We visited the Japanese Gardens at Ipswich enjoying the lovely waterlily pond and more big lizards! We also went through the Nature Centre with easy accessibility to see birds, various night animals, wallabies, kangaroos, black swans and emus to mention a few. There were also a huge flock of bats in the trees, very messy creatures. We finished with lunch at The Hog’s Breath, which was very pleasant and not too busy!

Dolphins, Aboriginal Smoking Ceremony and a Snake!
Another local trip we did was to SEA WORLD on the Gold Coast We spent a delightful day watching dolphins performing with people, penguins, seals, sharks, rays, corals and turtles and tropical fish. The polar bears were asleep, and I felt sorry for them as they looked so hot. The thing I enjoyed the most was the jelly fish I went back twice to see them as their sinuous shapes and umbrella like forms pulsated through the water, quite fascinating! We also were treated to a show of water sport with extremely high levels of skill.

I took my grandson into Brisbane to the Goma Art Gallery where looked at the aboriginal art with its raw colors and layers, using rocks, flowers and natural organic markings as themes. I think it was the colors of the Australian bush, the ochres and blue skies that appealed the most. We also went to an interactive exhibition on water, a vital resource of which it seems Australia has a feast or famine! Water is definitely an important theme for me. The children’s section had underwater scene with corals using raw and recycled materials. We also saw some of the fashion designs from the islands with their vibrant colors and patterns. We waited under the shade of a flamboyant tree looking at the tropical gardens with rich greens, for the Ferry to take us up the river. How I just love the red and green colors, so reminiscent of Rhodesia. We sailed up the Brisbane River to Hamilton passing New Farm, on the Brisbane Roar ferry looking at the changing skyline through bridges and across open water. On reaching Hamilton we returned the same way, back to South Bank as it was a stinking hot and humid day and we had no energy to do much.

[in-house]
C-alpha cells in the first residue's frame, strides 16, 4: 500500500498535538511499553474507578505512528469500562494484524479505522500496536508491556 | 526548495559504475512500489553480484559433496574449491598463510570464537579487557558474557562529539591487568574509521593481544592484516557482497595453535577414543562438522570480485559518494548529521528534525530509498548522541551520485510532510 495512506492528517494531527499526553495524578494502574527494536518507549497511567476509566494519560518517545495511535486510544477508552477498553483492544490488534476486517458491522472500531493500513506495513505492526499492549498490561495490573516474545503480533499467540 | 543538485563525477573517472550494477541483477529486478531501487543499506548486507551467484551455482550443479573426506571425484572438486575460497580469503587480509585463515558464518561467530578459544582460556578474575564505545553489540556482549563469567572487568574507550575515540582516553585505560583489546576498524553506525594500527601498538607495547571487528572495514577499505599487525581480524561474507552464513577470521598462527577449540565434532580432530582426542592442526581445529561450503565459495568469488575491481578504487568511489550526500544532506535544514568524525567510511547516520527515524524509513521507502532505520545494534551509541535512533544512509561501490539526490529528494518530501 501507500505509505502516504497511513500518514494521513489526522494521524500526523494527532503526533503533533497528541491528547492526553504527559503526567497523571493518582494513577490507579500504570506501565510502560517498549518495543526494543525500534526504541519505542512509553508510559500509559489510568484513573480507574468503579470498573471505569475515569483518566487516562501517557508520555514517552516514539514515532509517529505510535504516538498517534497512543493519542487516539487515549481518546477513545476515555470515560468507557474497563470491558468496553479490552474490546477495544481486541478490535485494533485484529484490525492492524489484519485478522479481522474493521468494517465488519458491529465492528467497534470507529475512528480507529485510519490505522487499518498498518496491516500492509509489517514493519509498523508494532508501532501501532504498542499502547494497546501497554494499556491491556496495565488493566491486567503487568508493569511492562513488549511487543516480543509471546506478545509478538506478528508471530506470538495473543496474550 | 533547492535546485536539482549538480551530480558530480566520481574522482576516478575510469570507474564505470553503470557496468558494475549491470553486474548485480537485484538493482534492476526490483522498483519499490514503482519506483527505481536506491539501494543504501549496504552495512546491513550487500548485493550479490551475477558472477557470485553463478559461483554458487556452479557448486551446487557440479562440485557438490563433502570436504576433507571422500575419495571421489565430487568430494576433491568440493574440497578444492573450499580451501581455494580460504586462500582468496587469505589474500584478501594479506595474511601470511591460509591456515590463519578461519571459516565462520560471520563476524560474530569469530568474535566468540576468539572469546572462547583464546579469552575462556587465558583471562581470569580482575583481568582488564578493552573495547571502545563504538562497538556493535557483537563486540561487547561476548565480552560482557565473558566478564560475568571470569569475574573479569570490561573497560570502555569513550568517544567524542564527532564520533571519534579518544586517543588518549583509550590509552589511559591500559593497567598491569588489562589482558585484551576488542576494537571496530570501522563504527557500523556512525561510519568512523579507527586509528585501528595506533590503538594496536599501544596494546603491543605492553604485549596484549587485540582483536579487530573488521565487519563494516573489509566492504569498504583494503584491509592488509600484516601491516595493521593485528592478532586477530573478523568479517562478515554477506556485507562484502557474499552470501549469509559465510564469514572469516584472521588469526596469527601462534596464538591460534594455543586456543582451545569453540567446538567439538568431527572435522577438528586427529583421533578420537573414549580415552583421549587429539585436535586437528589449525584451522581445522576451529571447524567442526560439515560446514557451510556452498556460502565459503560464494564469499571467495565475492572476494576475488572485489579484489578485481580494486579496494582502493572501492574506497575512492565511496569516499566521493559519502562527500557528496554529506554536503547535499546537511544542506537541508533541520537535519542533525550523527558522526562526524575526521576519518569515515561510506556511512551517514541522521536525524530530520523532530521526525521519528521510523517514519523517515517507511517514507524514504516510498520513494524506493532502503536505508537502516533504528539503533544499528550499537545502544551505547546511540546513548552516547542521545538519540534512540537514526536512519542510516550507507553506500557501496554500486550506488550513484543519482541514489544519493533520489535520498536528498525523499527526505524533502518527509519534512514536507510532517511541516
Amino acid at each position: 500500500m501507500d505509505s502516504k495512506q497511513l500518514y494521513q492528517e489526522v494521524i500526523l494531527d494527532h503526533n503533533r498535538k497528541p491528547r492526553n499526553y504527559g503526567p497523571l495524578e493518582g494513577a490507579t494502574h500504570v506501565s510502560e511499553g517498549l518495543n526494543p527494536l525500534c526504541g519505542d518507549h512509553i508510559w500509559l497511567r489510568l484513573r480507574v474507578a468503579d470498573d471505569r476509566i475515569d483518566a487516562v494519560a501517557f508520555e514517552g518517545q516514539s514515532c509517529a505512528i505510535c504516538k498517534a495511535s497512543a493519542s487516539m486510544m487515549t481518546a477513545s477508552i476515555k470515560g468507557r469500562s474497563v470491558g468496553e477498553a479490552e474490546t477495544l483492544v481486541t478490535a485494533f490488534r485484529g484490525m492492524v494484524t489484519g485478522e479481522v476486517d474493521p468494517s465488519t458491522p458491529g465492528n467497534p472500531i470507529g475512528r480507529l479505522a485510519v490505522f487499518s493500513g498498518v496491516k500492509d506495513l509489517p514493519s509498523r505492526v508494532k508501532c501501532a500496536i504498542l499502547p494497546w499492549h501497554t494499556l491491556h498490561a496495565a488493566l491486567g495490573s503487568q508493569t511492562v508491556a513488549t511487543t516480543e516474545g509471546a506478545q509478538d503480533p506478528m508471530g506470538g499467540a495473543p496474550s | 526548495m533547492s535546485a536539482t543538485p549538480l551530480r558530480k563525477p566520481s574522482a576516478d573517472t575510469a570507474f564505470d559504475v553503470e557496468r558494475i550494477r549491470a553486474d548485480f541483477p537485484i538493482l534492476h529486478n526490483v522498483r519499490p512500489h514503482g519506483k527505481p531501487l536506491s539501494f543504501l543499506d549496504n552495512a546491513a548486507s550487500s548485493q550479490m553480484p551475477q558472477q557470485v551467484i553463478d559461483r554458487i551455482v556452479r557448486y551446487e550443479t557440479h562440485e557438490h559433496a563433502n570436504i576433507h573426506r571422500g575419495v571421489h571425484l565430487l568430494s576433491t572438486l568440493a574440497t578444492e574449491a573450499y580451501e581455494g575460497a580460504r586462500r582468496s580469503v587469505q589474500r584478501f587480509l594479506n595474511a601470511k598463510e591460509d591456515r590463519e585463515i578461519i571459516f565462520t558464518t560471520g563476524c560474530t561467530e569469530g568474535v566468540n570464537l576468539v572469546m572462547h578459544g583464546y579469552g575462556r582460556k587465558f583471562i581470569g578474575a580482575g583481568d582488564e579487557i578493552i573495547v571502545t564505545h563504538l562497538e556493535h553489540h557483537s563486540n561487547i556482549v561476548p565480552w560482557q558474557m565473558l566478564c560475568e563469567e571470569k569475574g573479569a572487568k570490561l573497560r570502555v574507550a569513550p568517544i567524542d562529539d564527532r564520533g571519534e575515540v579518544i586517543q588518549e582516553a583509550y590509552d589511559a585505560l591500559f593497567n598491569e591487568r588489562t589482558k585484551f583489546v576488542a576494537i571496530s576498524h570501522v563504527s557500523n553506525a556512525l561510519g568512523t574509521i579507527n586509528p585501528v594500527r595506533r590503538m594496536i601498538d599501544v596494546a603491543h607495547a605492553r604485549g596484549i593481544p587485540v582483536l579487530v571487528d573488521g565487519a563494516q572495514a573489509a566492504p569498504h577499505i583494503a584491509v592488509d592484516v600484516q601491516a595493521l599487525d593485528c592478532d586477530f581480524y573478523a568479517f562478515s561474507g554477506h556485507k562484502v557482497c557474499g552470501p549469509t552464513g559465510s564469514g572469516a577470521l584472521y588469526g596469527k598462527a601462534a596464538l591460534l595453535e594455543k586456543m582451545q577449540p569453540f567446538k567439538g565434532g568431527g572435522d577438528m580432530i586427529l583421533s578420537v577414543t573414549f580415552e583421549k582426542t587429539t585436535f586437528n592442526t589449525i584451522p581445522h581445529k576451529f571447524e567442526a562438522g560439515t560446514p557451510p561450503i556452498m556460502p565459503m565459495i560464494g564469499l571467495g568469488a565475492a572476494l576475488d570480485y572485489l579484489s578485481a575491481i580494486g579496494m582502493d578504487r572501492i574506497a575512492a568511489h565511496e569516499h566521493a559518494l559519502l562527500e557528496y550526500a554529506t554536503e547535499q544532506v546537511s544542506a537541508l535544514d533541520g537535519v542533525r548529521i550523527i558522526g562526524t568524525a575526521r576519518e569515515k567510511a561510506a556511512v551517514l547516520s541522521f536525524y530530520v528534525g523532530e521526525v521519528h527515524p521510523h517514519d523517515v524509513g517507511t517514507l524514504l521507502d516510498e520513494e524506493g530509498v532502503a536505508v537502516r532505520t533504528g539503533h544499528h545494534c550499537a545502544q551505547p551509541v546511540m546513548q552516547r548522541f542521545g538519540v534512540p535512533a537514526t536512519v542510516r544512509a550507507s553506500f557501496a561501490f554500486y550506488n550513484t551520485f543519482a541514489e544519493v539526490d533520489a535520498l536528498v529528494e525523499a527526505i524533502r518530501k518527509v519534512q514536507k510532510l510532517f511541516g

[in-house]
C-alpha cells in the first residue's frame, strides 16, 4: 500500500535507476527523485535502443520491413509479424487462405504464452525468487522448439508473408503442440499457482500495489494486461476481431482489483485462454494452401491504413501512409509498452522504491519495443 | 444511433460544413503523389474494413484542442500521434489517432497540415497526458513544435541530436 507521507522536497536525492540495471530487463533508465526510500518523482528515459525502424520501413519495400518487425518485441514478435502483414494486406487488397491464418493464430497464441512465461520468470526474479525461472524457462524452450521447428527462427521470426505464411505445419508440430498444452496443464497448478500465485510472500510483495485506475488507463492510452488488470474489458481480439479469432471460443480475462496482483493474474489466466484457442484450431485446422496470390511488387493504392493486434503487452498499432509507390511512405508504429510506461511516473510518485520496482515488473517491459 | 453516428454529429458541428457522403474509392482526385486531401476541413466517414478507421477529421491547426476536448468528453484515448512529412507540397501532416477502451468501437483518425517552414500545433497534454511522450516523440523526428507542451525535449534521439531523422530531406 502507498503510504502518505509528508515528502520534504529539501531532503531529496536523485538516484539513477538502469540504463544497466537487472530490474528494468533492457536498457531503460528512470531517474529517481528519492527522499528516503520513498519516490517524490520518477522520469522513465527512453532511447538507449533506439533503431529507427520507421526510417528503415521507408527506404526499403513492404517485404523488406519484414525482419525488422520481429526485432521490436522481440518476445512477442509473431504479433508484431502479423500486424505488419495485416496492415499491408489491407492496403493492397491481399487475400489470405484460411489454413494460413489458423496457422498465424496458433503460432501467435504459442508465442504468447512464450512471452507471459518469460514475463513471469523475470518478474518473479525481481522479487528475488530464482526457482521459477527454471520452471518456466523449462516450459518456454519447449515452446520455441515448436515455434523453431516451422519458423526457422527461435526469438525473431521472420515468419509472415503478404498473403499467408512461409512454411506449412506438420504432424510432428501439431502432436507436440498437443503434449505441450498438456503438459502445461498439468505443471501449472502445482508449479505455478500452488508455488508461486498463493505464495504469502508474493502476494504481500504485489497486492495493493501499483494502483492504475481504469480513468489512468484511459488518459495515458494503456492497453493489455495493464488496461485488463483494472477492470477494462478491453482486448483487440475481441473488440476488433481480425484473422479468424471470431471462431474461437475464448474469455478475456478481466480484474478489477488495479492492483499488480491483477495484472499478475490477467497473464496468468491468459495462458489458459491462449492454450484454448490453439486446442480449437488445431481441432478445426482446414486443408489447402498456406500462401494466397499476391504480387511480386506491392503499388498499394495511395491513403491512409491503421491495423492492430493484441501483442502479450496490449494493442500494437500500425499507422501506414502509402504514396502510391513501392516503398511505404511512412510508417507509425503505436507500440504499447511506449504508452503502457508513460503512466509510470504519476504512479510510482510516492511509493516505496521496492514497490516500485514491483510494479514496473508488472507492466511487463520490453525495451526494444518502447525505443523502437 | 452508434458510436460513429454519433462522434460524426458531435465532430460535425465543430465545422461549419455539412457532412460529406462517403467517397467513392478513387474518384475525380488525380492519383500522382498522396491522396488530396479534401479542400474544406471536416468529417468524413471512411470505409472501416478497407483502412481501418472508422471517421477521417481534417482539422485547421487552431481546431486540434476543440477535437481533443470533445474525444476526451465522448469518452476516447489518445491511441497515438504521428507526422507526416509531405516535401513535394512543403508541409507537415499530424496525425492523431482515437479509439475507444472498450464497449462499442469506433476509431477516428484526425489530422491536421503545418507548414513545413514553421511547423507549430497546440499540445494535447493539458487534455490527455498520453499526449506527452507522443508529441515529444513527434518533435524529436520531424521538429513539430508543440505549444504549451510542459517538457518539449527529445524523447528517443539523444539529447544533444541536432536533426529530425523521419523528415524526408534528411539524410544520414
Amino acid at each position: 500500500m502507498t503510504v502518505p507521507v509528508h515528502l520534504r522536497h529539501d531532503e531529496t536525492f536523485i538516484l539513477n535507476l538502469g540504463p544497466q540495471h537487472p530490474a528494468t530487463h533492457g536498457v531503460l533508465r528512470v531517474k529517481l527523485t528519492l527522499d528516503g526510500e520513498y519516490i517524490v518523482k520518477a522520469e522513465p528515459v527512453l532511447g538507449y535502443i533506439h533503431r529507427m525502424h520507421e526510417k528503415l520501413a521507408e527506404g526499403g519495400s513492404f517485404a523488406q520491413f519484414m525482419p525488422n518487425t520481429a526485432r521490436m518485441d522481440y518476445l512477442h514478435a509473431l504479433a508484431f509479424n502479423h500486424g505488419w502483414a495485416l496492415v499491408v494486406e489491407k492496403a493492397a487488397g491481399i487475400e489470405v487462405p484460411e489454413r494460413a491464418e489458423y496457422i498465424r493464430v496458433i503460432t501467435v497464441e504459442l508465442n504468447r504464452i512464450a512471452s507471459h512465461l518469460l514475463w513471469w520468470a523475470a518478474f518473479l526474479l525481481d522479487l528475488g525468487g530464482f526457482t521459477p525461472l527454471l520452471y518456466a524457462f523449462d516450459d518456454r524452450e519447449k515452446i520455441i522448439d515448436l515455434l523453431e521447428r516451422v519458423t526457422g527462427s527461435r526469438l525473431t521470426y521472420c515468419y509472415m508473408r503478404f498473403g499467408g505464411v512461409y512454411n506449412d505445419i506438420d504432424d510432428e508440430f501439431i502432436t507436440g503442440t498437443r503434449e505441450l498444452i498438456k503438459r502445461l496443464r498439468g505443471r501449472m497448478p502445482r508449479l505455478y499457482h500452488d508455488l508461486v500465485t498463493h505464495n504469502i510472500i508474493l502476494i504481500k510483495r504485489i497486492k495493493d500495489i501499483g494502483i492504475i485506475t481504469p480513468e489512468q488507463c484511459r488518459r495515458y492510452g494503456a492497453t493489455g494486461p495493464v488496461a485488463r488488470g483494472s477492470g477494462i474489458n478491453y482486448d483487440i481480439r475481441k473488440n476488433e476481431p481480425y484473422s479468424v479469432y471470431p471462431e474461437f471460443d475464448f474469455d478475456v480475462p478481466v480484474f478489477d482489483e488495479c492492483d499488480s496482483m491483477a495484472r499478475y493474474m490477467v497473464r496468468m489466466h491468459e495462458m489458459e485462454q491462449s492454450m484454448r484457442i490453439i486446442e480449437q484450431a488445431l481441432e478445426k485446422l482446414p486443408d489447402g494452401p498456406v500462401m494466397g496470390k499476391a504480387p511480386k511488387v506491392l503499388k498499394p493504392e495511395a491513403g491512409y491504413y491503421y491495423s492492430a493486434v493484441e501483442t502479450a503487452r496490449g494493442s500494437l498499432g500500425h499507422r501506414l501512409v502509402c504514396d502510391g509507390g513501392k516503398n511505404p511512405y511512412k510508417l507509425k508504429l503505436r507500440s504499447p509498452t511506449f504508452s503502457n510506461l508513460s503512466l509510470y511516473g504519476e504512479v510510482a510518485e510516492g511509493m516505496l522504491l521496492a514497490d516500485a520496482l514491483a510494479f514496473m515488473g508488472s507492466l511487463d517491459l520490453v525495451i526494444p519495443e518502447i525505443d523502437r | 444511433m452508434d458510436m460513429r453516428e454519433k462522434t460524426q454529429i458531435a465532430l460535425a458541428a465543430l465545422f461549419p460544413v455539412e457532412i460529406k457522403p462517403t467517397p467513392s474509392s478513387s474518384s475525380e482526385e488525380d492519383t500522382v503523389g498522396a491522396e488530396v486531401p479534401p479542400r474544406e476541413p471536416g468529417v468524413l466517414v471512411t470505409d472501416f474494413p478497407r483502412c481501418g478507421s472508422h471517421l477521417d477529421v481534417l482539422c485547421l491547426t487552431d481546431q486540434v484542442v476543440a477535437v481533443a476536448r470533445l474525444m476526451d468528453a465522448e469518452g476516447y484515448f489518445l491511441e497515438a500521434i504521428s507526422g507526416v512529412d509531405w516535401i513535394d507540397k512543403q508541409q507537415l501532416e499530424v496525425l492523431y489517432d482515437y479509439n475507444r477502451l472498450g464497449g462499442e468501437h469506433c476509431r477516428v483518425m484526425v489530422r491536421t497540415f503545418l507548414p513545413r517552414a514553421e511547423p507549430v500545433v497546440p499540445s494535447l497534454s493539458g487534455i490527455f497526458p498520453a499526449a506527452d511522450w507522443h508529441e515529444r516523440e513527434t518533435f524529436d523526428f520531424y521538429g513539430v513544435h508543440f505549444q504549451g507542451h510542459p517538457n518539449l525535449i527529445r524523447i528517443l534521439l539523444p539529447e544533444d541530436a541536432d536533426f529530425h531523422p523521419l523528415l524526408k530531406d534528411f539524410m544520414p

We took a shopping trip to Oxley and on the way home we drove through the Correctional Services and Mental Health Campus at Ipswich. It is pretty extensive with lots of buildings including the historical mental health institution which is now a heritage building and not in use. My daughter explained what all the buildings were although we were not able to go in or get out of the car, but it was an interesting tour all the same!

I had an invitation to the Nurses Union Meeting with an Aboriginal Smoking Ceremony. I felt a fraud being there as a nurse, had put on my badge ‘retired’, one of the nurses said to me that nurses never retire! The healing ceremony was interesting, as the Aborigines danced and played their digeridoos, they then lit palm fiber by rubbing sticks until it caught fire, making a lot of smoke. They placed eucalyptus leaves on to burn, then went around the circle of people, blowing the smoke over them in a similar way to natives do with sage. After the Ceremony we walked all the way down the river from West Side to South Bank, in the hot sun to the Queensland Museum where we had refreshments before heading off to Fish Lane to view the wall art, which was quite impressive. I noticed this is a new feature, more public art, sculptures and murals.

Another trip was to the Kohlo Botanical Gardens the other side of the River, another lovely lily pond with a walk through the forested area, the only distraction was the plethora of mosquitoes who thought their Sunday dinner had arrived! Great stands of bamboo h reminded me of the home I had left in Rhodesia many years ago. We followed a trail around the Creek, and looked over the Brisbane river which appeared green and slimy. We saw a beautiful lizard by the waterfall and a bush turkey making my day. My daughter had teased me about not seeing a snake and as we were crossing a little bridge, she grabbed me shouting to wait; there was a snake slithering across the bridge in front of me, eeek!!!

Retirement, Seasons of Life, TRANSFORMATION, Transitions, Travel, Uncategorized

My Road-trip dreams..and never giving up!

My Mazda Campervan